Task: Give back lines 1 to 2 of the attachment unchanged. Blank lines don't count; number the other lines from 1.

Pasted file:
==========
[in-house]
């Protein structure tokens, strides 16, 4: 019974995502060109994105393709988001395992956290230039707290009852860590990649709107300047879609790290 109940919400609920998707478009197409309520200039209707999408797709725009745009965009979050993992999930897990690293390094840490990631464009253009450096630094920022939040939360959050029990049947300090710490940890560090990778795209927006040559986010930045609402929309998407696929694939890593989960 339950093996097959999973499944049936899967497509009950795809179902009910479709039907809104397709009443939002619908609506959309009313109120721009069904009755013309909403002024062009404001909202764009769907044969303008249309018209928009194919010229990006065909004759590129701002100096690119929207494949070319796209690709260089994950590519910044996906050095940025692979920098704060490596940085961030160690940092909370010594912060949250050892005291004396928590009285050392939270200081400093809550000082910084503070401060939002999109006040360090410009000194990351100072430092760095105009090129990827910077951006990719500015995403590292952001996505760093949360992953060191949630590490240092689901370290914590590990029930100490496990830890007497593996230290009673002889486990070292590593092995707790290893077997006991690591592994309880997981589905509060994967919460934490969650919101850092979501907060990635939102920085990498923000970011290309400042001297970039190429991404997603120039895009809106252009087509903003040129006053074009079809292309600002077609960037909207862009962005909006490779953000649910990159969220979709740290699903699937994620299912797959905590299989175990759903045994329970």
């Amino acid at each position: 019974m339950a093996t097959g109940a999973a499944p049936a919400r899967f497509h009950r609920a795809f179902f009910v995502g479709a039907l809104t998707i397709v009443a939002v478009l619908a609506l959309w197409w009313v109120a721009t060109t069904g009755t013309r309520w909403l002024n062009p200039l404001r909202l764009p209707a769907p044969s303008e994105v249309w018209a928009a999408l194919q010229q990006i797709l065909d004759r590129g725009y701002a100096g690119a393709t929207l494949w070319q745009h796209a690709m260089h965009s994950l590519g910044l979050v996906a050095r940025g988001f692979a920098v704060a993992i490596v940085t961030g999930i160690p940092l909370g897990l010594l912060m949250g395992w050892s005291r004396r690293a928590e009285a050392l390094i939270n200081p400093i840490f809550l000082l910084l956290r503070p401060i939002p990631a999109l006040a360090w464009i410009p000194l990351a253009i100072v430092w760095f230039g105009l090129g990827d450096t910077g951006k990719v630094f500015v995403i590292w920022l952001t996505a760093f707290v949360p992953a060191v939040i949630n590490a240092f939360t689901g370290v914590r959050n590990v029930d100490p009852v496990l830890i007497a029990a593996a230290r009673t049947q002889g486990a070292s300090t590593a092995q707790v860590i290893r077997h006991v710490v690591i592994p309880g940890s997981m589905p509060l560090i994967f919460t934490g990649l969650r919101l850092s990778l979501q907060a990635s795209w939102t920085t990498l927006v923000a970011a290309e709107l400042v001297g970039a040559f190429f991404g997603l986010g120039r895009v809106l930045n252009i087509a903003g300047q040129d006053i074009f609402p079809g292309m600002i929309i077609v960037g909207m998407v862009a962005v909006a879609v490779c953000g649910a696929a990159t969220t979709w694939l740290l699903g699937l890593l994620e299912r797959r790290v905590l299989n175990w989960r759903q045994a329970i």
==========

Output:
[in-house]
């Protein structure tokens, strides 16, 4: 019974995502060109994105393709988001395992956290230039707290009852860590990649709107300047879609790290 109940919400609920998707478009197409309520200039209707999408797709725009745009965009979050993992999930897990690293390094840490990631464009253009450096630094920022939040939360959050029990049947300090710490940890560090990778795209927006040559986010930045609402929309998407696929694939890593989960 339950093996097959999973499944049936899967497509009950795809179902009910479709039907809104397709009443939002619908609506959309009313109120721009069904009755013309909403002024062009404001909202764009769907044969303008249309018209928009194919010229990006065909004759590129701002100096690119929207494949070319796209690709260089994950590519910044996906050095940025692979920098704060490596940085961030160690940092909370010594912060949250050892005291004396928590009285050392939270200081400093809550000082910084503070401060939002999109006040360090410009000194990351100072430092760095105009090129990827910077951006990719500015995403590292952001996505760093949360992953060191949630590490240092689901370290914590590990029930100490496990830890007497593996230290009673002889486990070292590593092995707790290893077997006991690591592994309880997981589905509060994967919460934490969650919101850092979501907060990635939102920085990498923000970011290309400042001297970039190429991404997603120039895009809106252009087509903003040129006053074009079809292309600002077609960037909207862009962005909006490779953000649910990159969220979709740290699903699937994620299912797959905590299989175990759903045994329970």